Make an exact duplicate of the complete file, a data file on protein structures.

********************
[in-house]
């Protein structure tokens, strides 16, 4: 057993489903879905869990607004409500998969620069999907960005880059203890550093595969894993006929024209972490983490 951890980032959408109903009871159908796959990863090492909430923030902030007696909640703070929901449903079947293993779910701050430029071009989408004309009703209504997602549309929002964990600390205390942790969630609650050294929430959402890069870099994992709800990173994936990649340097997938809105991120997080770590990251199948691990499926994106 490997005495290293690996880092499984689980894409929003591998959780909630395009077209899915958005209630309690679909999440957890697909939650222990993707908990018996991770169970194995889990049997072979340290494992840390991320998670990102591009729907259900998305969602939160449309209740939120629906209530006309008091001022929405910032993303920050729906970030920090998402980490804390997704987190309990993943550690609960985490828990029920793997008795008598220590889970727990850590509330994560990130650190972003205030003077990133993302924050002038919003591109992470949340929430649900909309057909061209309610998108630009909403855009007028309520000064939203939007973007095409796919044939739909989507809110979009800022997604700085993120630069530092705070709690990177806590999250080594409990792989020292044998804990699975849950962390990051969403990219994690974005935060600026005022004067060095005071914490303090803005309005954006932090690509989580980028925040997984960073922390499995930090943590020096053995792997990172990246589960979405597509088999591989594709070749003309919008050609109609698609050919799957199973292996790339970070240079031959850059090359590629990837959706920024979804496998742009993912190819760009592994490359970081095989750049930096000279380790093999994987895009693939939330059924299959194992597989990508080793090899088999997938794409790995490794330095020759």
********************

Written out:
[in-house]
């Protein structure tokens, strides 16, 4: 057993489903879905869990607004409500998969620069999907960005880059203890550093595969894993006929024209972490983490 951890980032959408109903009871159908796959990863090492909430923030902030007696909640703070929901449903079947293993779910701050430029071009989408004309009703209504997602549309929002964990600390205390942790969630609650050294929430959402890069870099994992709800990173994936990649340097997938809105991120997080770590990251199948691990499926994106 490997005495290293690996880092499984689980894409929003591998959780909630395009077209899915958005209630309690679909999440957890697909939650222990993707908990018996991770169970194995889990049997072979340290494992840390991320998670990102591009729907259900998305969602939160449309209740939120629906209530006309008091001022929405910032993303920050729906970030920090998402980490804390997704987190309990993943550690609960985490828990029920793997008795008598220590889970727990850590509330994560990130650190972003205030003077990133993302924050002038919003591109992470949340929430649900909309057909061209309610998108630009909403855009007028309520000064939203939007973007095409796919044939739909989507809110979009800022997604700085993120630069530092705070709690990177806590999250080594409990792989020292044998804990699975849950962390990051969403990219994690974005935060600026005022004067060095005071914490303090803005309005954006932090690509989580980028925040997984960073922390499995930090943590020096053995792997990172990246589960979405597509088999591989594709070749003309919008050609109609698609050919799957199973292996790339970070240079031959850059090359590629990837959706920024979804496998742009993912190819760009592994490359970081095989750049930096000279380790093999994987895009693939939330059924299959194992597989990508080793090899088999997938794409790995490794330095020759």